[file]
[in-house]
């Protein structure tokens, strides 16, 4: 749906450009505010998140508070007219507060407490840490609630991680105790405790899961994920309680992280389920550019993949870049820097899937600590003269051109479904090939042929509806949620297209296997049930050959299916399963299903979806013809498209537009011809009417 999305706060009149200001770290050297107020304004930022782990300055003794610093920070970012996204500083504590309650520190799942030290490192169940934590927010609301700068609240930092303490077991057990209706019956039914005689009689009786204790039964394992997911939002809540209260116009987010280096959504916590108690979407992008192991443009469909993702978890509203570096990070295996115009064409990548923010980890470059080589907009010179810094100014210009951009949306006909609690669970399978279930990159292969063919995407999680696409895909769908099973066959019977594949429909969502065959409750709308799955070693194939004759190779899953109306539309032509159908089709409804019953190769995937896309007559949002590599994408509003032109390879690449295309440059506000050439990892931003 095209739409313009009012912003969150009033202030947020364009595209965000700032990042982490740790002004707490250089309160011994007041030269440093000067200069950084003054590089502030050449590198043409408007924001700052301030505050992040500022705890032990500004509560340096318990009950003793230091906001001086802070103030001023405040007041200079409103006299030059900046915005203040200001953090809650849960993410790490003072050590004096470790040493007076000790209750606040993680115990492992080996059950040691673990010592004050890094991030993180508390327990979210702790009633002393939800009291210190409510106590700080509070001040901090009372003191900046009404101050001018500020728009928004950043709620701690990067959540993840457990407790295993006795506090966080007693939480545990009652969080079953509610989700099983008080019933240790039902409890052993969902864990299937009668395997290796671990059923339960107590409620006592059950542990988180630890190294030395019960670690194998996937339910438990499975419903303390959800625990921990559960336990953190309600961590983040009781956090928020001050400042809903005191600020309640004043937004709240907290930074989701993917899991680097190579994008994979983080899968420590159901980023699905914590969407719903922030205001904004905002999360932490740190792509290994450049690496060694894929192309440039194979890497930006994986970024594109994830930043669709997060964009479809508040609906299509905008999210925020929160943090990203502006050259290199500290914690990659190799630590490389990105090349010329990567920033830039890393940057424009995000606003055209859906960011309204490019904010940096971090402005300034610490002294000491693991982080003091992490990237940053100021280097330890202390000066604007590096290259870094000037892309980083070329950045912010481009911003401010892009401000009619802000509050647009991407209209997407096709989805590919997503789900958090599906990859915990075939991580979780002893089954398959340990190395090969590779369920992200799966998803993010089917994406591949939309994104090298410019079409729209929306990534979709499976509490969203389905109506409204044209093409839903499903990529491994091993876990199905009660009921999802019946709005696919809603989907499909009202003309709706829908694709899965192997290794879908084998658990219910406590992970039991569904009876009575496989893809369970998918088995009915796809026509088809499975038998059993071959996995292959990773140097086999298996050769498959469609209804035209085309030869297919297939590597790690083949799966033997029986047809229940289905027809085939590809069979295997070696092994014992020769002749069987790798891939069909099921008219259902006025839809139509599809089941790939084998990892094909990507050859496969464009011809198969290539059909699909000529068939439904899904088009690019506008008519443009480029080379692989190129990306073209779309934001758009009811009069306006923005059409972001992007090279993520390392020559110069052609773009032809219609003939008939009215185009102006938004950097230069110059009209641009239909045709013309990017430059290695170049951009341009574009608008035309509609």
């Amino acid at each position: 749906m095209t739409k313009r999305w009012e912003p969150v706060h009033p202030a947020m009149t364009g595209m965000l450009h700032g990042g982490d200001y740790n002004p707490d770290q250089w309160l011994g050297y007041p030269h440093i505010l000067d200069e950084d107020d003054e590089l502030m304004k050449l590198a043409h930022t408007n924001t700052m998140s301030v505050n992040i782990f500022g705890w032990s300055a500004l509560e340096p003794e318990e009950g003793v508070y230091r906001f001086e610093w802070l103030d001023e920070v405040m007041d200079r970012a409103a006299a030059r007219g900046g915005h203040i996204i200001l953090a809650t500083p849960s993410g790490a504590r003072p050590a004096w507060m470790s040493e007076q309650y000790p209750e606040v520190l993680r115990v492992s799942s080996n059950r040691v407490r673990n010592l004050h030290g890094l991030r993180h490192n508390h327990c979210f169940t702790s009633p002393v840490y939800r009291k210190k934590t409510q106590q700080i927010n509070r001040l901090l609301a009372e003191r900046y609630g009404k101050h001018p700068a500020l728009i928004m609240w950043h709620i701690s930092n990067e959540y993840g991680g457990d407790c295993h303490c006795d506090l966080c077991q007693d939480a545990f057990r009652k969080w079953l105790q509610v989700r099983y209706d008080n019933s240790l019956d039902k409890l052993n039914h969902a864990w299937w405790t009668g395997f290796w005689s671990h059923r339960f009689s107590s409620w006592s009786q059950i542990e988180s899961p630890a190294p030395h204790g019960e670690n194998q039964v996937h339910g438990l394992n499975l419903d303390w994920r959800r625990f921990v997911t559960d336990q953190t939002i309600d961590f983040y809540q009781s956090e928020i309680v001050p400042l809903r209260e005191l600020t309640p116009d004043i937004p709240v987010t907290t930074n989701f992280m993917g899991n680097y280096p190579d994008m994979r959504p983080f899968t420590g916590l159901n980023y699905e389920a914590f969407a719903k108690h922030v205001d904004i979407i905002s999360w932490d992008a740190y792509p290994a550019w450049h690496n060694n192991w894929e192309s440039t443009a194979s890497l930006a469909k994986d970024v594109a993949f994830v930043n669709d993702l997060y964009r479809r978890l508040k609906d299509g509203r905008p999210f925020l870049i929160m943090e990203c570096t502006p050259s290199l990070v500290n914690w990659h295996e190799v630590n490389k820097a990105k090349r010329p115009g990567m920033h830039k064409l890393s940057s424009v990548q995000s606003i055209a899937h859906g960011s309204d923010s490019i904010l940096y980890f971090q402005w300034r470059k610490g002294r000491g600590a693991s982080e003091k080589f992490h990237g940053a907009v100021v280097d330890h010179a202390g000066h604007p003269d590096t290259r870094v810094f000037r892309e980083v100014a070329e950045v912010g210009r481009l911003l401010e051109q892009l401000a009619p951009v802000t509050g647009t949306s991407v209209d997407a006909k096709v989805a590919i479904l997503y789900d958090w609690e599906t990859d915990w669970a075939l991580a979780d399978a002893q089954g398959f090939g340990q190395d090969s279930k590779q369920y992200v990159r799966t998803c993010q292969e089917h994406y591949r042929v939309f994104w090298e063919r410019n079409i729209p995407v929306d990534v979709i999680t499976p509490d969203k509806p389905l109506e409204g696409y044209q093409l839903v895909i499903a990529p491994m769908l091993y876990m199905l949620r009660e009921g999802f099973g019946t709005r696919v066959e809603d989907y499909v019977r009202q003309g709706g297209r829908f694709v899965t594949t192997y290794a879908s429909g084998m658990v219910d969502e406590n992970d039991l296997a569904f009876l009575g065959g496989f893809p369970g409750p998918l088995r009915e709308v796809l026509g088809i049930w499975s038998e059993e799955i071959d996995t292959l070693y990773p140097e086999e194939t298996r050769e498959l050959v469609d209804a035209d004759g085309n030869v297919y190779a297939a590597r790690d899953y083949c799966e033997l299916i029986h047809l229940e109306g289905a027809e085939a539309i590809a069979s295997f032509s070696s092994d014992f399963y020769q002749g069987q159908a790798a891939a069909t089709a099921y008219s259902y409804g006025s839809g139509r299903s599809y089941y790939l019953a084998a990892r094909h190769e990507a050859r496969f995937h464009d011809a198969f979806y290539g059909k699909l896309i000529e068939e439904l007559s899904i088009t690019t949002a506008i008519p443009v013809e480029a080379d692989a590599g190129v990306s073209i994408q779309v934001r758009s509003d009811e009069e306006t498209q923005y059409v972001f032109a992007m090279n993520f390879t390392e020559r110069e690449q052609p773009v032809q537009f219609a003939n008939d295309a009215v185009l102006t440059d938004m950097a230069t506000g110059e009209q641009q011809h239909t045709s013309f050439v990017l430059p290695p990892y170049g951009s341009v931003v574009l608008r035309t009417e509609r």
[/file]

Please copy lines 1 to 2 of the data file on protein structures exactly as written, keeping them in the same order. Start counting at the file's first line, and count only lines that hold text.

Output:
[in-house]
């Protein structure tokens, strides 16, 4: 749906450009505010998140508070007219507060407490840490609630991680105790405790899961994920309680992280389920550019993949870049820097899937600590003269051109479904090939042929509806949620297209296997049930050959299916399963299903979806013809498209537009011809009417 999305706060009149200001770290050297107020304004930022782990300055003794610093920070970012996204500083504590309650520190799942030290490192169940934590927010609301700068609240930092303490077991057990209706019956039914005689009689009786204790039964394992997911939002809540209260116009987010280096959504916590108690979407992008192991443009469909993702978890509203570096990070295996115009064409990548923010980890470059080589907009010179810094100014210009951009949306006909609690669970399978279930990159292969063919995407999680696409895909769908099973066959019977594949429909969502065959409750709308799955070693194939004759190779899953109306539309032509159908089709409804019953190769995937896309007559949002590599994408509003032109390879690449295309440059506000050439990892931003 095209739409313009009012912003969150009033202030947020364009595209965000700032990042982490740790002004707490250089309160011994007041030269440093000067200069950084003054590089502030050449590198043409408007924001700052301030505050992040500022705890032990500004509560340096318990009950003793230091906001001086802070103030001023405040007041200079409103006299030059900046915005203040200001953090809650849960993410790490003072050590004096470790040493007076000790209750606040993680115990492992080996059950040691673990010592004050890094991030993180508390327990979210702790009633002393939800009291210190409510106590700080509070001040901090009372003191900046009404101050001018500020728009928004950043709620701690990067959540993840457990407790295993006795506090966080007693939480545990009652969080079953509610989700099983008080019933240790039902409890052993969902864990299937009668395997290796671990059923339960107590409620006592059950542990988180630890190294030395019960670690194998996937339910438990499975419903303390959800625990921990559960336990953190309600961590983040009781956090928020001050400042809903005191600020309640004043937004709240907290930074989701993917899991680097190579994008994979983080899968420590159901980023699905914590969407719903922030205001904004905002999360932490740190792509290994450049690496060694894929192309440039194979890497930006994986970024594109994830930043669709997060964009479809508040609906299509905008999210925020929160943090990203502006050259290199500290914690990659190799630590490389990105090349010329990567920033830039890393940057424009995000606003055209859906960011309204490019904010940096971090402005300034610490002294000491693991982080003091992490990237940053100021280097330890202390000066604007590096290259870094000037892309980083070329950045912010481009911003401010892009401000009619802000509050647009991407209209997407096709989805590919997503789900958090599906990859915990075939991580979780002893089954398959340990190395090969590779369920992200799966998803993010089917994406591949939309994104090298410019079409729209929306990534979709499976509490969203389905109506409204044209093409839903499903990529491994091993876990199905009660009921999802019946709005696919809603989907499909009202003309709706829908694709899965192997290794879908084998658990219910406590992970039991569904009876009575496989893809369970998918088995009915796809026509088809499975038998059993071959996995292959990773140097086999298996050769498959469609209804035209085309030869297919297939590597790690083949799966033997029986047809229940289905027809085939590809069979295997070696092994014992020769002749069987790798891939069909099921008219259902006025839809139509599809089941790939084998990892094909990507050859496969464009011809198969290539059909699909000529068939439904899904088009690019506008008519443009480029080379692989190129990306073209779309934001758009009811009069306006923005059409972001992007090279993520390392020559110069052609773009032809219609003939008939009215185009102006938004950097230069110059009209641009239909045709013309990017430059290695170049951009341009574009608008035309509609």